Monoseptic growth experiments

Taking the ODID (4.5 h) of each peptide-expressing strain, we could rank all peptides by their growth inhibitory effect. We selected 110 peptides (Ranks 1–50, 100–119, 1000–1019, and 10,000–10,019) and then generated an identical copy of the strain previously used in Mex for its expression. First, the corresponding peptide-encoding DNA-sequences were synthesized as gene fragments. An aliquot of 400 ng of each gene fragment was directly used for a restriction digest using enzymes HindIII-HF and Pst-HF in Cutsmart buffer. The product was purified using a DNA purification kit. Next, T4 ligase (800 units) was used to ligate 50 ng of identically digested pBAD vector and 10 ng of purified gene fragment in T4 ligase buffer for 14 h at 16 °C. The ligation product was purified using a DNA purification kit. An aliquot of 5 µl of the purified ligation product was then used to transform chemically competent E. coli TOP10 cells. From the resulting colonies, we isolated one strain, sequence-verified the correct assembly of the expression plasmid, and stored it after overnight growth in glycerol at − 80 °C. For the growth experiment, we first re-isolated single colonies on solid media and then picked three clones, incubated them separately overnight, and inoculated them into 200 µl fresh LB medium containing 0.3% (w/v) l-arabinose to a final OD of 0.01 into 96-well microtiter plates (Greiner). Growth was recorded by measuring OD in a Tecan Infinite 200 PRO (Tecan, Männedorf, CH) for 4.5 h (37 °C, 1.5 mm orbital shaking).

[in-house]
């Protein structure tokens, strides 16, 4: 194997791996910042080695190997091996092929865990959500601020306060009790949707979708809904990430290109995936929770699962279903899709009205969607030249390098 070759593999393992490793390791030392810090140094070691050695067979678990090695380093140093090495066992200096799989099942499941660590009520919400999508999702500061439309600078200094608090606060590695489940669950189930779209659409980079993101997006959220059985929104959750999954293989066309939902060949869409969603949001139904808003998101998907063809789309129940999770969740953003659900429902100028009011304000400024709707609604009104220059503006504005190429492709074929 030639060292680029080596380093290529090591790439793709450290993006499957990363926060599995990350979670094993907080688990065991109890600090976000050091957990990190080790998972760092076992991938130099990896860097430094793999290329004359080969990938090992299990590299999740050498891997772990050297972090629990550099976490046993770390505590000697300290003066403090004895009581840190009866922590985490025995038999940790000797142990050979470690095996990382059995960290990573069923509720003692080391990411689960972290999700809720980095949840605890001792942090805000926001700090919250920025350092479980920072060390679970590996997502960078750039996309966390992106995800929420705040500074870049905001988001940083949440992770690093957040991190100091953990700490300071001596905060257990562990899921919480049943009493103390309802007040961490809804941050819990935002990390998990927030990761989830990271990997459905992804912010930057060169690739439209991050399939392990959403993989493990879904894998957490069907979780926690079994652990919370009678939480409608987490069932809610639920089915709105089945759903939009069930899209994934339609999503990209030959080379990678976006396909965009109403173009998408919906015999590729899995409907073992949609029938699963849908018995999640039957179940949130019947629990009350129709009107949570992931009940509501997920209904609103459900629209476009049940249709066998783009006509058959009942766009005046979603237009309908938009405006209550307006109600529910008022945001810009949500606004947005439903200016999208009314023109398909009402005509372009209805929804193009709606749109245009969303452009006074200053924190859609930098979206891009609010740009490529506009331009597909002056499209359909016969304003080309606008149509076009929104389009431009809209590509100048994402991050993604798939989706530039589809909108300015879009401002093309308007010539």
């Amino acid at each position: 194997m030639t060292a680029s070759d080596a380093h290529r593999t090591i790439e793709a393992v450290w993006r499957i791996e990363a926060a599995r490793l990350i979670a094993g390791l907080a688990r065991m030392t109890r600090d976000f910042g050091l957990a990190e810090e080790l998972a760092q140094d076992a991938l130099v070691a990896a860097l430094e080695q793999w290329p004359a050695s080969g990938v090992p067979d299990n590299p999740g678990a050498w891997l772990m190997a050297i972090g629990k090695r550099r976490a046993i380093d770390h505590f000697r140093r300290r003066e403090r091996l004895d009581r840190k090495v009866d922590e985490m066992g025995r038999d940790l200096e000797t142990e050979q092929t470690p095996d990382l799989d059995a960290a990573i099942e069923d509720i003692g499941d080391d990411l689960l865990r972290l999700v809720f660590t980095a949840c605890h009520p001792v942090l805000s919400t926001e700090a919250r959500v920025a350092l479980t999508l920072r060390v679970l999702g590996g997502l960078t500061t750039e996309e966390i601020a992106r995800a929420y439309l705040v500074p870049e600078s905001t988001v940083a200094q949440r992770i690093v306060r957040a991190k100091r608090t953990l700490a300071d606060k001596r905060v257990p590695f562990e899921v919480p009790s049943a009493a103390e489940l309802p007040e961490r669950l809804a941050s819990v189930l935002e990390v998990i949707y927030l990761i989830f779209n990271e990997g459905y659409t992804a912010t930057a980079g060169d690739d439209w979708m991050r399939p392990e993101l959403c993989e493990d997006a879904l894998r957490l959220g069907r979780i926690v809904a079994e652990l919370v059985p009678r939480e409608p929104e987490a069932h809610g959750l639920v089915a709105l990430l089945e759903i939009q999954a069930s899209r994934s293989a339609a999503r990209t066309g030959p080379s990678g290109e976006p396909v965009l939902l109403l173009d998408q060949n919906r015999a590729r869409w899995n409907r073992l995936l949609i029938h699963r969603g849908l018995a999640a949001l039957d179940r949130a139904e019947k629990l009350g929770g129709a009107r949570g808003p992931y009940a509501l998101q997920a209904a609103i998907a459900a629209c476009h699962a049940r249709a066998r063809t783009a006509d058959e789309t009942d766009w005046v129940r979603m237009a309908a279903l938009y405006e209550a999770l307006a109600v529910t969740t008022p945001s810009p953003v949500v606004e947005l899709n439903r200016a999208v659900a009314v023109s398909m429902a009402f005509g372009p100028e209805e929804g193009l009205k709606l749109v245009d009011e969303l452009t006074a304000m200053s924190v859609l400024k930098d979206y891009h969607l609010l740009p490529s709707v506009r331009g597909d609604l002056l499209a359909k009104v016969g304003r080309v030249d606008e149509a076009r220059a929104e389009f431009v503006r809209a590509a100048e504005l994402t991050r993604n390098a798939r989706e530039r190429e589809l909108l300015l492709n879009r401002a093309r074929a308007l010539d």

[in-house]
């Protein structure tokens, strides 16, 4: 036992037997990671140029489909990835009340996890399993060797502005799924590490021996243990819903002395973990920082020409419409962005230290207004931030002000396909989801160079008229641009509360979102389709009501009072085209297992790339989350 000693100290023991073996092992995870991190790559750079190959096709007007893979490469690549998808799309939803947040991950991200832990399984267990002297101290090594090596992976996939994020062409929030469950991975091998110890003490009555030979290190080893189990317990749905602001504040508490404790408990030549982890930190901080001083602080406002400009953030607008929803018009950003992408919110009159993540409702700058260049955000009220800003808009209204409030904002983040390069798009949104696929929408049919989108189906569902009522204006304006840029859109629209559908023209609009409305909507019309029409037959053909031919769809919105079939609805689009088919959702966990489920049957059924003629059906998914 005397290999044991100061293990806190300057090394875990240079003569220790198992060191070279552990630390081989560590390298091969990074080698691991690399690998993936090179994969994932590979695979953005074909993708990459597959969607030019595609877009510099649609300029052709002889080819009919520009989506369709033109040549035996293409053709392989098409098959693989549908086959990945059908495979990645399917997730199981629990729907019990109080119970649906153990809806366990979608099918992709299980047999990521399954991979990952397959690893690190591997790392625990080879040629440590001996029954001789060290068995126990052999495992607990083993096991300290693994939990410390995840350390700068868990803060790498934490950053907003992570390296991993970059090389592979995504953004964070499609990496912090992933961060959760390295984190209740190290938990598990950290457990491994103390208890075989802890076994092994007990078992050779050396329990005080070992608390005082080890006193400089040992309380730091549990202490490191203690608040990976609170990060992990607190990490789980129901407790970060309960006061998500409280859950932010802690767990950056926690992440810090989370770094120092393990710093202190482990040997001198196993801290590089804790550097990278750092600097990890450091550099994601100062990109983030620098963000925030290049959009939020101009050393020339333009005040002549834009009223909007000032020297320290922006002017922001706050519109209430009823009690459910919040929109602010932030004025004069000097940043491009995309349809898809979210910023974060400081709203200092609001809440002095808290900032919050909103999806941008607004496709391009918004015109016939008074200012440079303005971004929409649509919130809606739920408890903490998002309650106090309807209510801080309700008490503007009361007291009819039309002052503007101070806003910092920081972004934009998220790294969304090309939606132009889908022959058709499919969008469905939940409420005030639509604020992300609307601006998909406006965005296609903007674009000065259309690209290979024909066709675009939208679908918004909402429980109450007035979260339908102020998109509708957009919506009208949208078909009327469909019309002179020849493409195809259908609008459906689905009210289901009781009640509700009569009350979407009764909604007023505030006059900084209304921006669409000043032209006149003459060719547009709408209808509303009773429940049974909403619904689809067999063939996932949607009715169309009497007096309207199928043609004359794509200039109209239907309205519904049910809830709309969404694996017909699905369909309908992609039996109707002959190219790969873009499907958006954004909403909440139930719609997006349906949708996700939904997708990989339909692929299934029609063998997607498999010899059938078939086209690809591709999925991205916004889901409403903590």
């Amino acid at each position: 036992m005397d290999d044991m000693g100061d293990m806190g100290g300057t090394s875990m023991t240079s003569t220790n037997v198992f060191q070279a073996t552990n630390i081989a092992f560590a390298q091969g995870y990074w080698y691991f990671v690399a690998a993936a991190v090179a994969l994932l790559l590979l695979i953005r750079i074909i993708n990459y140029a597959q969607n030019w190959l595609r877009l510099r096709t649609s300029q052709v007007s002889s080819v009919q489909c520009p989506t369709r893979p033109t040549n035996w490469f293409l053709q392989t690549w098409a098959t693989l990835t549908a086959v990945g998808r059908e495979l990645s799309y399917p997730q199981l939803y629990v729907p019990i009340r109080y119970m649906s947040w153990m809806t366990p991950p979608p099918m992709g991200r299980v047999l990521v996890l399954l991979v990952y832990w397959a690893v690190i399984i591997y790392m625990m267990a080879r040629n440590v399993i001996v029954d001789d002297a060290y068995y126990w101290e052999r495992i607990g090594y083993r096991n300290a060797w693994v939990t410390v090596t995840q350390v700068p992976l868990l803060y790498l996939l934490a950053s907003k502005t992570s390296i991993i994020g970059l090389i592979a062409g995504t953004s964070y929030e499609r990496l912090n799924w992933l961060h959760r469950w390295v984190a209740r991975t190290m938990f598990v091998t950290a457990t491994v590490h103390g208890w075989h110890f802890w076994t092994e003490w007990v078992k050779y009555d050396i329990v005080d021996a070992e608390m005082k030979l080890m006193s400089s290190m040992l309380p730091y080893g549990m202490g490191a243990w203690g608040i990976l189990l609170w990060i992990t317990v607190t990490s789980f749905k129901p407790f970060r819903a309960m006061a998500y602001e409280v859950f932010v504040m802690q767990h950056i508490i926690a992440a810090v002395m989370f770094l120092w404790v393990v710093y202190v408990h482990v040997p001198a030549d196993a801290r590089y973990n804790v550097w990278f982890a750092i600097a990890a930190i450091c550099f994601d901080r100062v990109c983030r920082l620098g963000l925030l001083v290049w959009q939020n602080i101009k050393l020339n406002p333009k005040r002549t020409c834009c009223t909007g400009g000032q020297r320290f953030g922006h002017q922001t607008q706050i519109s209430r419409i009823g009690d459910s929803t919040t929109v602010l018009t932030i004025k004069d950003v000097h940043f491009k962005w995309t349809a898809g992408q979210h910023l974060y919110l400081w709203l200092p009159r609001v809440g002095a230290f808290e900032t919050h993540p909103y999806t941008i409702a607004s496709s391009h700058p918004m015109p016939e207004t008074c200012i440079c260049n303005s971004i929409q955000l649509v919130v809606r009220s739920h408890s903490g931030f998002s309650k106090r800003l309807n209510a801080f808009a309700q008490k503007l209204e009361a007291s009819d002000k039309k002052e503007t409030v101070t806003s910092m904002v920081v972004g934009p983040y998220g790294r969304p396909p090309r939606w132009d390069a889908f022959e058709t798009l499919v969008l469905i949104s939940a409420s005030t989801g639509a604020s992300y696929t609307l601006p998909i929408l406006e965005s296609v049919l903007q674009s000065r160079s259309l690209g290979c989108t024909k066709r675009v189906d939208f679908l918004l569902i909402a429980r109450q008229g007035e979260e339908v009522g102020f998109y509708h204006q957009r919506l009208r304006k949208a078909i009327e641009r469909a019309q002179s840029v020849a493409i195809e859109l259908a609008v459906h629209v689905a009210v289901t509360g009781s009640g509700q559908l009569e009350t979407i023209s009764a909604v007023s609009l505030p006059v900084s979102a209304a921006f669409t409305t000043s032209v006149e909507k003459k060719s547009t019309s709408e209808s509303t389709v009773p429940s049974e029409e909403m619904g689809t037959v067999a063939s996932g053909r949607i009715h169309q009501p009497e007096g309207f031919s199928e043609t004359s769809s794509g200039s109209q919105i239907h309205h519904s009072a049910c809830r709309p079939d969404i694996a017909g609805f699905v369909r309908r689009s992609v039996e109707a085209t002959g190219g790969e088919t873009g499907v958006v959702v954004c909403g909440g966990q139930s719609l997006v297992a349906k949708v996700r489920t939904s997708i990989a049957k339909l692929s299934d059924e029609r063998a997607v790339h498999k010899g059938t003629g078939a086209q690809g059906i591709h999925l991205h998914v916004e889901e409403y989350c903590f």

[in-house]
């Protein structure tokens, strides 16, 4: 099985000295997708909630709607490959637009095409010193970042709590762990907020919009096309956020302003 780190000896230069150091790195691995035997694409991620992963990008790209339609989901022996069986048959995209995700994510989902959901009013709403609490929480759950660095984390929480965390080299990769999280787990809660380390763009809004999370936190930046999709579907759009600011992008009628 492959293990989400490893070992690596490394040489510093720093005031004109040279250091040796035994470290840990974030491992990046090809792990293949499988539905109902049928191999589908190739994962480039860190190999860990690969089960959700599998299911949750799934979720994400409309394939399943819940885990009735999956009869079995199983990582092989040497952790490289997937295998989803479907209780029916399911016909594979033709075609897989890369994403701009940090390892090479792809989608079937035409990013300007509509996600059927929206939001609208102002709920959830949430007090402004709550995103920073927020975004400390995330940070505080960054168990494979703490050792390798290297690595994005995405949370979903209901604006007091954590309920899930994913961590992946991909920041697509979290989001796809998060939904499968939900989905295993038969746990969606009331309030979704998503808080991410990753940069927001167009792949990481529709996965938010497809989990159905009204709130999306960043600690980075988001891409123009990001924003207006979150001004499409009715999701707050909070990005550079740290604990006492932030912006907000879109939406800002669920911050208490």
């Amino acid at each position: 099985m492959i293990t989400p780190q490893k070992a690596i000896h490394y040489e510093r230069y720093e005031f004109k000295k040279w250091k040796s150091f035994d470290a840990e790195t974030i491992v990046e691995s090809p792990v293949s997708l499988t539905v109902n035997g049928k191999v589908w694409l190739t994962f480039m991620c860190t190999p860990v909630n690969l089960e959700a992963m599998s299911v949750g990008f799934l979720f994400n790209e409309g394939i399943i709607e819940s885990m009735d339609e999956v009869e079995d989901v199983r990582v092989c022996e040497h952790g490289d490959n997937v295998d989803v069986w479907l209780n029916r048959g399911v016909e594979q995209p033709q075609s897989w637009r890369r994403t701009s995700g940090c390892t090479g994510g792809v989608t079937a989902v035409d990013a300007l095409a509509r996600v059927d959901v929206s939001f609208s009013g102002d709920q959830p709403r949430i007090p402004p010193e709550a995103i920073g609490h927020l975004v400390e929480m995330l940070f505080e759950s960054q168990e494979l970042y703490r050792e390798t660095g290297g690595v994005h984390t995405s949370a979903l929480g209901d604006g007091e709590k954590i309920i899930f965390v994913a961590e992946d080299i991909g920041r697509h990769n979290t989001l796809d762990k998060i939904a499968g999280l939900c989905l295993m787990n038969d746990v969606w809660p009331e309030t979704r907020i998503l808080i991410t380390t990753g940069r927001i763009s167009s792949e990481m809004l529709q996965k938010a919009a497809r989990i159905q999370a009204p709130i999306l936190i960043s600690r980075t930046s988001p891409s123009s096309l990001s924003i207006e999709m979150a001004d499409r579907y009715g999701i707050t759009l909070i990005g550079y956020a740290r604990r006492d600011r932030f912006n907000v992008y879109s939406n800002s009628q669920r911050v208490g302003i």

Enrichment analyses